What Matters this week
The week started with market participants collectively hitting the sell button on Tuesday (the All Ordinaries Index was down 2.5%!). This came after a retaliatory head-fake from China, who briefly devalued its currency to levels not seen since 2008. This prompted the US Treasury Department to label the country as a “currency manipulator”. So much for progress.
The market slowly clawed back some of this loss over the remaining days (ending the week down by less than 1%).
Meanwhile reporting season has begun in earnest.
Some of this week’s results:
- Transurban (-2.8%) took advantage of the ultra-low interest rates implied in its share price, raising $650m to acquire the remaining stake in Sydney’s M5 West toll road. Not much to see in terms of its result (although less of the distribution was covered by operating cash flow), with its distribution increasing as expected and the company guiding towards a 5% increase in FY20.
- AMP (-5.1%) still has its challenges. Outflows from its Wealth advisory segment continued (circa $3bn for the half, much the same as the previous) while costs were up, leading to a 35% drop in profit vs the previous half. AMP Capital’s result gave a good headline (underlying operating profit after tax +28.1%), but was driven mainly by investment performance rather than inflows. Meanwhile AMP Bank's result was underwhelming (operating profit after income tax was down by 9%), showing some growth in mortgages and stable margins, along with some sign of deterioration in its loan book. On the upside the sale of Life looks like it will get away at a higher value than expected, it looks like they have managed to raise some money ($650m) to fund its near-term ambitions and it seems like they have some sort of plan for wealth moving forward (still looks like a tough ask).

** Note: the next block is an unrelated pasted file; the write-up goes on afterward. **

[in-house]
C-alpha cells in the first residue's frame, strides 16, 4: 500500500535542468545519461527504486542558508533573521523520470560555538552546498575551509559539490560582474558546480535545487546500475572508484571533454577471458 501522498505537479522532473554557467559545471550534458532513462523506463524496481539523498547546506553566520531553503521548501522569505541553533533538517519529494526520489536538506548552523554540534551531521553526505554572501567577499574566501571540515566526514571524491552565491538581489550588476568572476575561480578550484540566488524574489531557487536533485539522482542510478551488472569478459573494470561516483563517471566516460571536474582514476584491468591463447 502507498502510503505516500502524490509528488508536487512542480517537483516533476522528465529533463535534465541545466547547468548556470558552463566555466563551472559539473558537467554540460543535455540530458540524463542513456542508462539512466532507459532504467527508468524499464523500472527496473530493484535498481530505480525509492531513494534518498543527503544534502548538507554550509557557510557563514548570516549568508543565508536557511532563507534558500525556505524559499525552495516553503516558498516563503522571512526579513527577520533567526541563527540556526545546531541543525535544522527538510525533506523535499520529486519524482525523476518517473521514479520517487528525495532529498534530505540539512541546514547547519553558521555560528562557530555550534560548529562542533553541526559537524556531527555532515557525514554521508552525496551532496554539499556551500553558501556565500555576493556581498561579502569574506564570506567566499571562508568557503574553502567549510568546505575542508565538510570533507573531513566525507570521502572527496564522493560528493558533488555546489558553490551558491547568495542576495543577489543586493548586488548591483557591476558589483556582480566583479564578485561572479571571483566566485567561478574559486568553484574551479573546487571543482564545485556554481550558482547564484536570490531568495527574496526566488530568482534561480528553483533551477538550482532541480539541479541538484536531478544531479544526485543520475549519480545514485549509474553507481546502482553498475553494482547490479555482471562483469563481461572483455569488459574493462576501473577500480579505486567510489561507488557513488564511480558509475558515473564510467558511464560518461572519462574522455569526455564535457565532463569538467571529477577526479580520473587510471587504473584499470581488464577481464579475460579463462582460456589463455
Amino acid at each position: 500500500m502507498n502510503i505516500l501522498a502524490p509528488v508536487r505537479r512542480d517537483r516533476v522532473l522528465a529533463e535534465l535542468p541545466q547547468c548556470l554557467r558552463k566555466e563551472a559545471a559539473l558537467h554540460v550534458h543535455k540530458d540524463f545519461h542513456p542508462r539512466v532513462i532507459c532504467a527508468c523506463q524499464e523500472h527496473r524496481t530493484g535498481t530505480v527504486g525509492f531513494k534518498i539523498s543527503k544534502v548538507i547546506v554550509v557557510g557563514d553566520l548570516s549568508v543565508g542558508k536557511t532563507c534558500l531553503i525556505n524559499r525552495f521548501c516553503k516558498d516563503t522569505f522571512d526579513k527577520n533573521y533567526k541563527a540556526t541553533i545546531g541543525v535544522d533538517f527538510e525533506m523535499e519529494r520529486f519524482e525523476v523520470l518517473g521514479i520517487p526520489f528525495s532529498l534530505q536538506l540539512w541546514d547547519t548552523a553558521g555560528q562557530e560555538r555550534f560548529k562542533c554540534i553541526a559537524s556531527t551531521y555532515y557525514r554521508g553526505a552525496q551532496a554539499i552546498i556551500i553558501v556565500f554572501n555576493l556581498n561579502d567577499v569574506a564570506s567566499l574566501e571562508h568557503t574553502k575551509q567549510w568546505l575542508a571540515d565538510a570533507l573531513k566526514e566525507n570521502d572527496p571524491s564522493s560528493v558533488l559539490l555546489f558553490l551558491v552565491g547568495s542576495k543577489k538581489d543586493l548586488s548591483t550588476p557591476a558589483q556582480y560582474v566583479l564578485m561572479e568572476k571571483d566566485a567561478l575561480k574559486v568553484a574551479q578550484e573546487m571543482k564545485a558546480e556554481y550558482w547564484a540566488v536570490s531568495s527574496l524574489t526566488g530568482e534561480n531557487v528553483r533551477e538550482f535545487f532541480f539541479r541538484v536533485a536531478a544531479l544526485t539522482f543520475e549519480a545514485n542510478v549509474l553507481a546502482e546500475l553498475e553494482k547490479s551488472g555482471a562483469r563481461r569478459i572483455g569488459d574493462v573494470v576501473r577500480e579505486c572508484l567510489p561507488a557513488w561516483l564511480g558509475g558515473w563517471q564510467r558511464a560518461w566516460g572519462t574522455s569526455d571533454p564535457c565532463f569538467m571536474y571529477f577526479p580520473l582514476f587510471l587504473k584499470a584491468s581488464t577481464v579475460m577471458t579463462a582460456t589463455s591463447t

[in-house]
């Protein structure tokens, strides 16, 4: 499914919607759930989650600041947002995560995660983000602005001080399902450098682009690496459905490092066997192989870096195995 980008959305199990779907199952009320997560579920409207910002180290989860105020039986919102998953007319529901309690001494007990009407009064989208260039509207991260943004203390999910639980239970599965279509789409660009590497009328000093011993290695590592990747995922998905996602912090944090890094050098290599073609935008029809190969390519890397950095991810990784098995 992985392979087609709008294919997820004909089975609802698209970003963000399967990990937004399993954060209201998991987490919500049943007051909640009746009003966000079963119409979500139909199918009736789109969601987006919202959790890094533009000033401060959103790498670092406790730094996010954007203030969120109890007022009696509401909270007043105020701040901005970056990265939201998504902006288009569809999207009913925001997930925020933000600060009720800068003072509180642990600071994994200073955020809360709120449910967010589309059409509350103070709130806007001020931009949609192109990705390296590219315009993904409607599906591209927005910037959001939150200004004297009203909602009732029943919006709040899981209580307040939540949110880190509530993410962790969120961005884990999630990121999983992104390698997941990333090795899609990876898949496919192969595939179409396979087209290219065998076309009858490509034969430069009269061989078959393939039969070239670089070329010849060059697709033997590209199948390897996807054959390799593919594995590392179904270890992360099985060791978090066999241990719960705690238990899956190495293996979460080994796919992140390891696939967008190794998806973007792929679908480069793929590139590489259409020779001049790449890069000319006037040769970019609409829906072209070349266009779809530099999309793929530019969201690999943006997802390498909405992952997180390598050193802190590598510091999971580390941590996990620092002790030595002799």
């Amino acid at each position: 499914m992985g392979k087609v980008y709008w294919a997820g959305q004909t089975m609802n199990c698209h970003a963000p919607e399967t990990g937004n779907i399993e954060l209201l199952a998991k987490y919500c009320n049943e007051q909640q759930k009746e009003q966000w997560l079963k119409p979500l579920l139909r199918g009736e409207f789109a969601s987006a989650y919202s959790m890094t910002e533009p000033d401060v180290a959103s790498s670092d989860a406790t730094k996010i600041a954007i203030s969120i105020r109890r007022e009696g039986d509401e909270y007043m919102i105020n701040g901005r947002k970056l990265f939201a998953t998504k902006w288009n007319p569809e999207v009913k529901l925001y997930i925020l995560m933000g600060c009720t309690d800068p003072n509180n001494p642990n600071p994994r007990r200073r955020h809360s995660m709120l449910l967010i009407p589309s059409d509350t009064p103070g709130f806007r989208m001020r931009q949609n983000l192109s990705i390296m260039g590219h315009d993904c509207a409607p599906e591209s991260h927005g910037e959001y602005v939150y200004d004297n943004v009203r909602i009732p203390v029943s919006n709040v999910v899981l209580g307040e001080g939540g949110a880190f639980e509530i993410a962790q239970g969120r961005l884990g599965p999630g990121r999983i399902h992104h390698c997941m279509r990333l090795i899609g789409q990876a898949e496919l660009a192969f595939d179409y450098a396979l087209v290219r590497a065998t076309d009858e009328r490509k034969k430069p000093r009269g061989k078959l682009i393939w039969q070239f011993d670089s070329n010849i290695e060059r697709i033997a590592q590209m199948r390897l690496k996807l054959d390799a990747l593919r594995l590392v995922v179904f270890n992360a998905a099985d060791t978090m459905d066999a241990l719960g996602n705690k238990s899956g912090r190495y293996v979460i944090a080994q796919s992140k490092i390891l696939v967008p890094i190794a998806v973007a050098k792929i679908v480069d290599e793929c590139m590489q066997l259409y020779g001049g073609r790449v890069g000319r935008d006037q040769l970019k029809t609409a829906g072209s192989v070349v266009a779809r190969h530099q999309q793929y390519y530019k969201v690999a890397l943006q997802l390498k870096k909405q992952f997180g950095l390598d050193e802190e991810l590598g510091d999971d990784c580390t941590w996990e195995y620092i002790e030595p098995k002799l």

- Property Group Mirvac’s (+3.0%) result was in line with expectations although residential settlements were higher than expected.
- Shopping Centres Australasia (+0.4%) delivered a respectable result given the integration of the centres recently acquired from Vicinity and a tough retail environment. Distribution per unit was up 5.8% although its expected to be up only 2.7% in FY19.
- The Commonwealth Bank (-2.8%) is an “interesting” proposition at its current price. Cash profit was down 4.7%, some 2% lower than expectations. Lower income, rising costs (remediation, compliance, reduction in fees) and headwinds from the prospect of lower rates. Putting any views on house prices and impairments aside, the company will need to cut costs 2.5x faster than it loses income in order to leave its profit unchanged. And there was no clear indication of when the cash from recent asset sales will end up in shareholder’s pockets. Even after dropping this week its price is still ~5% higher than brokers’ target price (which we all know tend to be on the generous side).
In other news..
Lendlease (-2.1%) provided an example of why directors' and officers' liability insurance premiums are skyrocketing for listed companies countrywide. It was hit with another class action (grand total now of two) lawsuit this week around its disclosure of the performance of its engineering and services business.
Despite Australia experiencing a warmer winter than on average Kathmandu (+14.3%) surprised in a doom and gloom discretionary retail environment by guiding towards higher sales in FY19 of 9.6%. It expects same store sales in Australia up 2.7% although sales in New Zealand continue to be a drag (-3.9%).
Speaking of, the Reserve Bank of New Zealand instituted an unexpected 50 basis point cut, because ... why not.
Lastly, Rural Funds Management was targeted by short seller Bonitas Research, who alleged the property trust has been funding distributions from the money it has raised from investors (vs income from its agricultural assets) and siphoning funds off to management. Their conclusion - the company is “worthless”. Its share-price dived by 52% before making some-what of a recovery later in the week (still down -20%).
- Paul Grace